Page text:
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Christopher Doyle is best known for his decades-long collaboration with Hong Kong auteur Wong Kar Wai, with whom he created the seductive and resplendent visual style of films such as Chungking Express (1994) and In the Mood for Love (2000). He has worked as a cinematographer for more than two dozen other directors, including Gus Van Sant, Jon Favreau and Zhang Yimou, while also directing his own — often eccentric — films.
His latest project, which screens in TIFF’s Contemporary World Cinema section, is Hong Kong Trilogy: Preschooled Preoccupied Preposterous, a trio of impressionistic shorts about three generations of Hong Kong society. Doyle and his producer, Jenny Suen, spent more than a year interviewing hundreds of people from various walks of Hong Kong life. The audio recordings were then used as voice-overs to structure a loose narrative Doyle gave to the figures’ lives onscreen. The result is a visual poem of sorts.
The film’s first chapter, “Preschooled,” is a 30-minute piece construed from the voices of Hong Kong schoolchildren. It was originally commissioned by the Hong Kong International Film Festival and screened there in an omnibus of shorts in 2014. The idea to extend that project into a feature emerged, as Doyle says many of his better ideas do, in the heat of a drinking session. “We were banging away on bongos upstairs at one of our favorite little bars in Hong Kong, and I had felt so invigorated by the experience of making the short, I suddenly had this idea to make it into a feature with two more parts, one about the Hong Kong youth who were there partying with us and something about the older generation.”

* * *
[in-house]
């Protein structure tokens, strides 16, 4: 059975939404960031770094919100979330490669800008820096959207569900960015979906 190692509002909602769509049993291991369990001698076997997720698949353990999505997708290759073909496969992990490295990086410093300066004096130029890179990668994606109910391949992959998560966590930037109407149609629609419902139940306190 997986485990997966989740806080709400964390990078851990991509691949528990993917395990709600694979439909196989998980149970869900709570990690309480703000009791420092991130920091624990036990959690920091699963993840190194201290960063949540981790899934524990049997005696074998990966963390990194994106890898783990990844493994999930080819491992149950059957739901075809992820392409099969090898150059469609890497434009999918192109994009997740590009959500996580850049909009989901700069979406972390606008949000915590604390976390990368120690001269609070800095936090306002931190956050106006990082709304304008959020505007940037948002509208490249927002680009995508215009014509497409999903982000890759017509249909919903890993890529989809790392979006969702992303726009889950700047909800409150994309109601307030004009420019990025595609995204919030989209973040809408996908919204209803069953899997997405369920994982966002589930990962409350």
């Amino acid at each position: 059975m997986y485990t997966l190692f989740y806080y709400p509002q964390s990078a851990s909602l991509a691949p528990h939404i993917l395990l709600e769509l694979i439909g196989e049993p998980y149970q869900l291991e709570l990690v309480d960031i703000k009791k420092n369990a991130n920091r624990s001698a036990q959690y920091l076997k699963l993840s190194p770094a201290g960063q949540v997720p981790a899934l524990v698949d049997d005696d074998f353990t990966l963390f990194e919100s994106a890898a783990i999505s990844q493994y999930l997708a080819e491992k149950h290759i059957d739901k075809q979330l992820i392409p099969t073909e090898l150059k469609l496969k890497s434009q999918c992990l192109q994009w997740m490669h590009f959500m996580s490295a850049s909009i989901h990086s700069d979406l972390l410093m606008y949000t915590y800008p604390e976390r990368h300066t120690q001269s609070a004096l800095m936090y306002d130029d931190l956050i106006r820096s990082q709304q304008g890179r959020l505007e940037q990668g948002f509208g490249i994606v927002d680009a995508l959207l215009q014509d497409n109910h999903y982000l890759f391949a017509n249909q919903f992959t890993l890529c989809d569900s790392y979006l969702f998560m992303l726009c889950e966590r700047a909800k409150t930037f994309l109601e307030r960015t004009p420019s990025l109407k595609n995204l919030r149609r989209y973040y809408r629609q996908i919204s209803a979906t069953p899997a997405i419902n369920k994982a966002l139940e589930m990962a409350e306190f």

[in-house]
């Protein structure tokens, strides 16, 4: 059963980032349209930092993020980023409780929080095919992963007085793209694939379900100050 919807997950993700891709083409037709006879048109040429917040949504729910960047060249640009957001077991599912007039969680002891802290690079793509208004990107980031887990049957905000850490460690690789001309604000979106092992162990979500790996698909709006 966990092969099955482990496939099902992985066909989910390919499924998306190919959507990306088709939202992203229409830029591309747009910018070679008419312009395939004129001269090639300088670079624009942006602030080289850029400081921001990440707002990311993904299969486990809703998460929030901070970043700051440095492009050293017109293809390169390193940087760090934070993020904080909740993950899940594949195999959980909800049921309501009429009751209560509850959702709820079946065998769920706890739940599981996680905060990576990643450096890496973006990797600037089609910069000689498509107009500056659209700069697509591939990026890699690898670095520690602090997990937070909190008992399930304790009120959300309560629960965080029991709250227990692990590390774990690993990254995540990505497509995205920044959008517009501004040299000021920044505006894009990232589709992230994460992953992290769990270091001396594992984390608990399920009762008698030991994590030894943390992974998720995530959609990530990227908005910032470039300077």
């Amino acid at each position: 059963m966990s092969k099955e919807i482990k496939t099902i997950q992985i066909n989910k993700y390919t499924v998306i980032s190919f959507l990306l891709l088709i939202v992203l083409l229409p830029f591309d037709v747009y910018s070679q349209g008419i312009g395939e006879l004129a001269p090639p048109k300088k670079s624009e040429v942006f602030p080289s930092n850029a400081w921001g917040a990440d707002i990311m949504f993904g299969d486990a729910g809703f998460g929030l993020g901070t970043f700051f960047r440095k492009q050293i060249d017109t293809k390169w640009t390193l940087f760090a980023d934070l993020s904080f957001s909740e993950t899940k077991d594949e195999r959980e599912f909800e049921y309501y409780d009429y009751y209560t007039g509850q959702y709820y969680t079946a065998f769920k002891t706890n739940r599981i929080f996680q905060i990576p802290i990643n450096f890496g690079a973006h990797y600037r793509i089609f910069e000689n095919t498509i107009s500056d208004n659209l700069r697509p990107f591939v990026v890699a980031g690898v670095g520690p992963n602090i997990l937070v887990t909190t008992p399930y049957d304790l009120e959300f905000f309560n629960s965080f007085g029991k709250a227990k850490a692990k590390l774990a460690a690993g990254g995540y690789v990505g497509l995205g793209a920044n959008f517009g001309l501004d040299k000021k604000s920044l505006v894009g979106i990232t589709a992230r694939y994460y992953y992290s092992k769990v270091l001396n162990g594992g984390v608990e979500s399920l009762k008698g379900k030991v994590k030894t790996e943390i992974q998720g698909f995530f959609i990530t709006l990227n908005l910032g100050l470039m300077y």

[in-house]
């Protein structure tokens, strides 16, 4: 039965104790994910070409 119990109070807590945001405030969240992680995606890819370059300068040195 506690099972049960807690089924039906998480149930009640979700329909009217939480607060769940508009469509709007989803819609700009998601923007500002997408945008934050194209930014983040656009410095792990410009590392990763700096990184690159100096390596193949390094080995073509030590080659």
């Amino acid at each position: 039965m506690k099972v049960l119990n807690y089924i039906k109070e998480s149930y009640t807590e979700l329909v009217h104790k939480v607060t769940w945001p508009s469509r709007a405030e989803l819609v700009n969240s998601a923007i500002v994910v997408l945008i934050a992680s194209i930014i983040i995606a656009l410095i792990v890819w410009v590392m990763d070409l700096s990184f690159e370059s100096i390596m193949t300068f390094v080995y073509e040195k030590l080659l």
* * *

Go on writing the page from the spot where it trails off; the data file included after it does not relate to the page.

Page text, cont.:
Doyle says the third section, “Preposterous,” about the city’s elders, turned out to be the most difficult. “They’re more reticent, humble and not as outspoken,” he says. “But it was important to have all of these generational rhythms.”
Later, just as Doyle was beginning work on the central piece of the trilogy in the fall of 2014, Hong Kong’s student-led “Umbrella Movement” erupted onto the city’s streets, giving the project an unexpected and historic backdrop.
“We faked some press passes so that we could film right in the heart of the camps,” Doyle says. “But everyone in Hong Kong knows me, so no one was really buying it. The police were nice to us though, coming up and asking for autographs.”
Indeed, Doyle says the city’s film buffs have come to consider him one of their own. “I’ll always remain something of an outsider in Hong Kong — but I’m a very intimately connected outsider,” he says. “The pleasure for me now is trying to give something back to this place that has made me who I am.”
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